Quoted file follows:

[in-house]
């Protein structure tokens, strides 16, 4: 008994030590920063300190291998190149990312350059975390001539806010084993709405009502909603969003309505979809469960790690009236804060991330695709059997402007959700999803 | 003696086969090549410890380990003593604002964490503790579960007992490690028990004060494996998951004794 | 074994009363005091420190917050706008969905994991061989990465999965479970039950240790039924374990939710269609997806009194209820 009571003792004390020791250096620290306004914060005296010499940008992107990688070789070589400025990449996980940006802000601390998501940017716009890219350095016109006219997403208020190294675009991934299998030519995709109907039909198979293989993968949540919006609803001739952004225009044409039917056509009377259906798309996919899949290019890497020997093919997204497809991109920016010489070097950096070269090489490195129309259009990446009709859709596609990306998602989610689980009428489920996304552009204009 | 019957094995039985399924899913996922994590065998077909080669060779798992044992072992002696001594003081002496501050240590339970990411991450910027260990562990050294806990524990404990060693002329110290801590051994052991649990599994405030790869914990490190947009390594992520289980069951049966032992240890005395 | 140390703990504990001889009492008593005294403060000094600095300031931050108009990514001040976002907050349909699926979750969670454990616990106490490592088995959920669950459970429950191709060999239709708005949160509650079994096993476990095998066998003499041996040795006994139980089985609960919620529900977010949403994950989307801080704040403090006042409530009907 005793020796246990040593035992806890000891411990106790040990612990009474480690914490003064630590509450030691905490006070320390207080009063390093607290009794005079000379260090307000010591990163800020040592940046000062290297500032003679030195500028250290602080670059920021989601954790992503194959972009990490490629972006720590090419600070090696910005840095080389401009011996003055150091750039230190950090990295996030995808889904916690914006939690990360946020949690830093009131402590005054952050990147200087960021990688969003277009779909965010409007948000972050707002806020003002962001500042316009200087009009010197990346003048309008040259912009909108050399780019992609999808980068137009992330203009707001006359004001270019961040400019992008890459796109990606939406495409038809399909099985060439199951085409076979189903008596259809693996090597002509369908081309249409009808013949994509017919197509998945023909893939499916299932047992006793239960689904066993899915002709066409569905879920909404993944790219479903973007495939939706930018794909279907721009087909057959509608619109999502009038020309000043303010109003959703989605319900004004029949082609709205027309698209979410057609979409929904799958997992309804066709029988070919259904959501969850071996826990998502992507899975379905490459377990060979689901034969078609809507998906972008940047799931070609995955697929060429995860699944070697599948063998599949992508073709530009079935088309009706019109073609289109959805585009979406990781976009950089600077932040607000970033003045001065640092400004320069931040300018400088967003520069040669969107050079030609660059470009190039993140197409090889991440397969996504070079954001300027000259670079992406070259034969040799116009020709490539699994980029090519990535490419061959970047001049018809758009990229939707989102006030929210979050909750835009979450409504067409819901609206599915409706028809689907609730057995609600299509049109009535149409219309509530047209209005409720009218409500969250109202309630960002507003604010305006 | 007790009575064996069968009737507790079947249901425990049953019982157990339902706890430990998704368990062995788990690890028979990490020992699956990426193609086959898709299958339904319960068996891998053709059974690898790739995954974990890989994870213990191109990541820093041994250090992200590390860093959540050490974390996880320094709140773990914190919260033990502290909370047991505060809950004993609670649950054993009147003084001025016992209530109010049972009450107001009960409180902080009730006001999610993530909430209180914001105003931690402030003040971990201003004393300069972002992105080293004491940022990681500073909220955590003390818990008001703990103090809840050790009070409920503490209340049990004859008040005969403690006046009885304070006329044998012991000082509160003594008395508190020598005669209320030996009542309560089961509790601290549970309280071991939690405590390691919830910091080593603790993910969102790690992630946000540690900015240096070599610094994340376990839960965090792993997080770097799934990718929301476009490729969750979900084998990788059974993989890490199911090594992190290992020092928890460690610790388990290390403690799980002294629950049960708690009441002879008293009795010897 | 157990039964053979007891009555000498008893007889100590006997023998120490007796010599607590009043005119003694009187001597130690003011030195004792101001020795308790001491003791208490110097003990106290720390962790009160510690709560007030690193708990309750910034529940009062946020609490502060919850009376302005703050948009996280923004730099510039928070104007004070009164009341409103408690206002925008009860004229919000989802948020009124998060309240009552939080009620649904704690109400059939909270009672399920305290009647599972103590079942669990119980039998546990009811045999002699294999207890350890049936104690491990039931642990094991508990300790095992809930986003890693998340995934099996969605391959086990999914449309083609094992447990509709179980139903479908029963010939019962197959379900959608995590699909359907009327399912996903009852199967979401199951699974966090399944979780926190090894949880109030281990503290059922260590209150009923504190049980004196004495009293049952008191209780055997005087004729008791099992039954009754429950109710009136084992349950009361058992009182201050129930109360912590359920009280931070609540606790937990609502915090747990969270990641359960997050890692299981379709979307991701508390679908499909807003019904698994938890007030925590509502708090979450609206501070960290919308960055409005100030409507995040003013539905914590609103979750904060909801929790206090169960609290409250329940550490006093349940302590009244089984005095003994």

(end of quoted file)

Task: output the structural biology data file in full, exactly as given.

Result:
[in-house]
């Protein structure tokens, strides 16, 4: 008994030590920063300190291998190149990312350059975390001539806010084993709405009502909603969003309505979809469960790690009236804060991330695709059997402007959700999803 | 003696086969090549410890380990003593604002964490503790579960007992490690028990004060494996998951004794 | 074994009363005091420190917050706008969905994991061989990465999965479970039950240790039924374990939710269609997806009194209820 009571003792004390020791250096620290306004914060005296010499940008992107990688070789070589400025990449996980940006802000601390998501940017716009890219350095016109006219997403208020190294675009991934299998030519995709109907039909198979293989993968949540919006609803001739952004225009044409039917056509009377259906798309996919899949290019890497020997093919997204497809991109920016010489070097950096070269090489490195129309259009990446009709859709596609990306998602989610689980009428489920996304552009204009 | 019957094995039985399924899913996922994590065998077909080669060779798992044992072992002696001594003081002496501050240590339970990411991450910027260990562990050294806990524990404990060693002329110290801590051994052991649990599994405030790869914990490190947009390594992520289980069951049966032992240890005395 | 140390703990504990001889009492008593005294403060000094600095300031931050108009990514001040976002907050349909699926979750969670454990616990106490490592088995959920669950459970429950191709060999239709708005949160509650079994096993476990095998066998003499041996040795006994139980089985609960919620529900977010949403994950989307801080704040403090006042409530009907 005793020796246990040593035992806890000891411990106790040990612990009474480690914490003064630590509450030691905490006070320390207080009063390093607290009794005079000379260090307000010591990163800020040592940046000062290297500032003679030195500028250290602080670059920021989601954790992503194959972009990490490629972006720590090419600070090696910005840095080389401009011996003055150091750039230190950090990295996030995808889904916690914006939690990360946020949690830093009131402590005054952050990147200087960021990688969003277009779909965010409007948000972050707002806020003002962001500042316009200087009009010197990346003048309008040259912009909108050399780019992609999808980068137009992330203009707001006359004001270019961040400019992008890459796109990606939406495409038809399909099985060439199951085409076979189903008596259809693996090597002509369908081309249409009808013949994509017919197509998945023909893939499916299932047992006793239960689904066993899915002709066409569905879920909404993944790219479903973007495939939706930018794909279907721009087909057959509608619109999502009038020309000043303010109003959703989605319900004004029949082609709205027309698209979410057609979409929904799958997992309804066709029988070919259904959501969850071996826990998502992507899975379905490459377990060979689901034969078609809507998906972008940047799931070609995955697929060429995860699944070697599948063998599949992508073709530009079935088309009706019109073609289109959805585009979406990781976009950089600077932040607000970033003045001065640092400004320069931040300018400088967003520069040669969107050079030609660059470009190039993140197409090889991440397969996504070079954001300027000259670079992406070259034969040799116009020709490539699994980029090519990535490419061959970047001049018809758009990229939707989102006030929210979050909750835009979450409504067409819901609206599915409706028809689907609730057995609600299509049109009535149409219309509530047209209005409720009218409500969250109202309630960002507003604010305006 | 007790009575064996069968009737507790079947249901425990049953019982157990339902706890430990998704368990062995788990690890028979990490020992699956990426193609086959898709299958339904319960068996891998053709059974690898790739995954974990890989994870213990191109990541820093041994250090992200590390860093959540050490974390996880320094709140773990914190919260033990502290909370047991505060809950004993609670649950054993009147003084001025016992209530109010049972009450107001009960409180902080009730006001999610993530909430209180914001105003931690402030003040971990201003004393300069972002992105080293004491940022990681500073909220955590003390818990008001703990103090809840050790009070409920503490209340049990004859008040005969403690006046009885304070006329044998012991000082509160003594008395508190020598005669209320030996009542309560089961509790601290549970309280071991939690405590390691919830910091080593603790993910969102790690992630946000540690900015240096070599610094994340376990839960965090792993997080770097799934990718929301476009490729969750979900084998990788059974993989890490199911090594992190290992020092928890460690610790388990290390403690799980002294629950049960708690009441002879008293009795010897 | 157990039964053979007891009555000498008893007889100590006997023998120490007796010599607590009043005119003694009187001597130690003011030195004792101001020795308790001491003791208490110097003990106290720390962790009160510690709560007030690193708990309750910034529940009062946020609490502060919850009376302005703050948009996280923004730099510039928070104007004070009164009341409103408690206002925008009860004229919000989802948020009124998060309240009552939080009620649904704690109400059939909270009672399920305290009647599972103590079942669990119980039998546990009811045999002699294999207890350890049936104690491990039931642990094991508990300790095992809930986003890693998340995934099996969605391959086990999914449309083609094992447990509709179980139903479908029963010939019962197959379900959608995590699909359907009327399912996903009852199967979401199951699974966090399944979780926190090894949880109030281990503290059922260590209150009923504190049980004196004495009293049952008191209780055997005087004729008791099992039954009754429950109710009136084992349950009361058992009182201050129930109360912590359920009280931070609540606790937990609502915090747990969270990641359960997050890692299981379709979307991701508390679908499909807003019904698994938890007030925590509502708090979450609206501070960290919308960055409005100030409507995040003013539905914590609103979750904060909801929790206090169960609290409250329940550490006093349940302590009244089984005095003994």